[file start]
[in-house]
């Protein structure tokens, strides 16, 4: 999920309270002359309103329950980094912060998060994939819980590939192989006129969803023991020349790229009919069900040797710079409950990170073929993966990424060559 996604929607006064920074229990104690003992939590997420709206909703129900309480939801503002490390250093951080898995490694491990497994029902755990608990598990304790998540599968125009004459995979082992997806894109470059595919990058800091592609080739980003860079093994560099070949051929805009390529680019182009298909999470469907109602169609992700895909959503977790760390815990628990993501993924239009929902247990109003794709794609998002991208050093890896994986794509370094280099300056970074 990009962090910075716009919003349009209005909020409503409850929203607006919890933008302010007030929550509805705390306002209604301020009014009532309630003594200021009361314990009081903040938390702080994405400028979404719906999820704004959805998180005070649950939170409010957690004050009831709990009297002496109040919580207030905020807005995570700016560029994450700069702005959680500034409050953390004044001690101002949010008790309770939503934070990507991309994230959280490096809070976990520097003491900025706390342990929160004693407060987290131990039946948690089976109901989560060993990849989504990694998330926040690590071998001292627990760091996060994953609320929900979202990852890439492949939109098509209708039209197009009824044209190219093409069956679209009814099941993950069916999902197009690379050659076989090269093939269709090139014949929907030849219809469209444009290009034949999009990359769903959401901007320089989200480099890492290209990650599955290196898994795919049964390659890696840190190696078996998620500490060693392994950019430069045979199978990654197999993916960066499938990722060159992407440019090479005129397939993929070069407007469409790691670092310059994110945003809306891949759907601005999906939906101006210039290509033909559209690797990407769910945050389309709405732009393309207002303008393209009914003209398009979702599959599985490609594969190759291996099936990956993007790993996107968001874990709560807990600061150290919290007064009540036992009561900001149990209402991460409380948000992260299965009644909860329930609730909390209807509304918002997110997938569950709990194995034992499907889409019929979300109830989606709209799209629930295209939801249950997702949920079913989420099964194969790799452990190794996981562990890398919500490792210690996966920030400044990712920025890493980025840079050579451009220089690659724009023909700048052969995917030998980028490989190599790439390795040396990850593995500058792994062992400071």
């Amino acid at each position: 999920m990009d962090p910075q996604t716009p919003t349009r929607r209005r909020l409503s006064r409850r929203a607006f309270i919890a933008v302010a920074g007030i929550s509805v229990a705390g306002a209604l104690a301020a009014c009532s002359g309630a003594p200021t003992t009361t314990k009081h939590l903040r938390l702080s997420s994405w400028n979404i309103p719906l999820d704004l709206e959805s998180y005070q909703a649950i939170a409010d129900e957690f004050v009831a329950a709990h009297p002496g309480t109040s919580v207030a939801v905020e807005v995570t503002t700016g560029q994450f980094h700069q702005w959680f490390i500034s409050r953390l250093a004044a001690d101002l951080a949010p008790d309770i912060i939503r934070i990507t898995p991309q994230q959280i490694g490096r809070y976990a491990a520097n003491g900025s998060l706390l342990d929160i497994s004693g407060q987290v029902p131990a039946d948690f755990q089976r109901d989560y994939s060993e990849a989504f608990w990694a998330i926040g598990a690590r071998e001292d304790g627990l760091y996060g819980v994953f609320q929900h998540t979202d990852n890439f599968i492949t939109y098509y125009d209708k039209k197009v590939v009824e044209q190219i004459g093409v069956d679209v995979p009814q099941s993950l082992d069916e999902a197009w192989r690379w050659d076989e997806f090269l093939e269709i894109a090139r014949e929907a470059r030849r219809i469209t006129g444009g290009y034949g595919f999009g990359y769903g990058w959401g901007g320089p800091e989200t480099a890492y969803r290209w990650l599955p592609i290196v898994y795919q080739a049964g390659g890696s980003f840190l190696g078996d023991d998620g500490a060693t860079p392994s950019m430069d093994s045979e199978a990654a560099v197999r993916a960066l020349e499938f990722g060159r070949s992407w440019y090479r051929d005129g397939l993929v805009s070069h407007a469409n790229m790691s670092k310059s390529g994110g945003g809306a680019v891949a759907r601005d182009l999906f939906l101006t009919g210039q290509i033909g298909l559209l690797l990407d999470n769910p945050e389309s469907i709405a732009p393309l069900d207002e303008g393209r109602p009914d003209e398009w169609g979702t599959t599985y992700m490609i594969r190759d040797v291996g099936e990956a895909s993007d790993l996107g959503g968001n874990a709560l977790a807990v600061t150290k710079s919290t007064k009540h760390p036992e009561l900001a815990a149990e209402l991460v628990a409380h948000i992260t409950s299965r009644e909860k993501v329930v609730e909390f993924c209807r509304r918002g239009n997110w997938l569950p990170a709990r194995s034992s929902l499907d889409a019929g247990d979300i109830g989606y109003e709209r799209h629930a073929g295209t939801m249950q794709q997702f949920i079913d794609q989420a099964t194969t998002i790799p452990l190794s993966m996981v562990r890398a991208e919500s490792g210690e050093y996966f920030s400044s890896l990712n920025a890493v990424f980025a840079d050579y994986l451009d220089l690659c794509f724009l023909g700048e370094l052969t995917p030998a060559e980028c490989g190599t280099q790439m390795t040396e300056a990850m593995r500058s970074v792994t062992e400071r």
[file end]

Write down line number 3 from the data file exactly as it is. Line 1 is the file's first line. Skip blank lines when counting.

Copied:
């Amino acid at each position: 999920m990009d962090p910075q996604t716009p919003t349009r929607r209005r909020l409503s006064r409850r929203a607006f309270i919890a933008v302010a920074g007030i929550s509805v229990a705390g306002a209604l104690a301020a009014c009532s002359g309630a003594p200021t003992t009361t314990k009081h939590l903040r938390l702080s997420s994405w400028n979404i309103p719906l999820d704004l709206e959805s998180y005070q909703a649950i939170a409010d129900e957690f004050v009831a329950a709990h009297p002496g309480t109040s919580v207030a939801v905020e807005v995570t503002t700016g560029q994450f980094h700069q702005w959680f490390i500034s409050r953390l250093a004044a001690d101002l951080a949010p008790d309770i912060i939503r934070i990507t898995p991309q994230q959280i490694g490096r809070y976990a491990a520097n003491g900025s998060l706390l342990d929160i497994s004693g407060q987290v029902p131990a039946d948690f755990q089976r109901d989560y994939s060993e990849a989504f608990w990694a998330i926040g598990a690590r071998e001292d304790g627990l760091y996060g819980v994953f609320q929900h998540t979202d990852n890439f599968i492949t939109y098509y125009d209708k039209k197009v590939v009824e044209q190219i004459g093409v069956d679209v995979p009814q099941s993950l082992d069916e999902a197009w192989r690379w050659d076989e997806f090269l093939e269709i894109a090139r014949e929907a470059r030849r219809i469209t006129g444009g290009y034949g595919f999009g990359y769903g990058w959401g901007g320089p800091e989200t480099a890492y969803r290209w990650l599955p592609i290196v898994y795919q080739a049964g390659g890696s980003f840190l190696g078996d023991d998620g500490a060693t860079p392994s950019m430069d093994s045979e199978a990654a560099v197999r993916a960066l020349e499938f990722g060159r070949s992407w440019y090479r051929d005129g397939l993929v805009s070069h407007a469409n790229m790691s670092k310059s390529g994110g945003g809306a680019v891949a759907r601005d182009l999906f939906l101006t009919g210039q290509i033909g298909l559209l690797l990407d999470n769910p945050e389309s469907i709405a732009p393309l069900d207002e303008g393209r109602p009914d003209e398009w169609g979702t599959t599985y992700m490609i594969r190759d040797v291996g099936e990956a895909s993007d790993l996107g959503g968001n874990a709560l977790a807990v600061t150290k710079s919290t007064k009540h760390p036992e009561l900001a815990a149990e209402l991460v628990a409380h948000i992260t409950s299965r009644e909860k993501v329930v609730e909390f993924c209807r509304r918002g239009n997110w997938l569950p990170a709990r194995s034992s929902l499907d889409a019929g247990d979300i109830g989606y109003e709209r799209h629930a073929g295209t939801m249950q794709q997702f949920i079913d794609q989420a099964t194969t998002i790799p452990l190794s993966m996981v562990r890398a991208e919500s490792g210690e050093y996966f920030s400044s890896l990712n920025a890493v990424f980025a840079d050579y994986l451009d220089l690659c794509f724009l023909g700048e370094l052969t995917p030998a060559e980028c490989g190599t280099q790439m390795t040396e300056a990850m593995r500058s970074v792994t062992e400071r």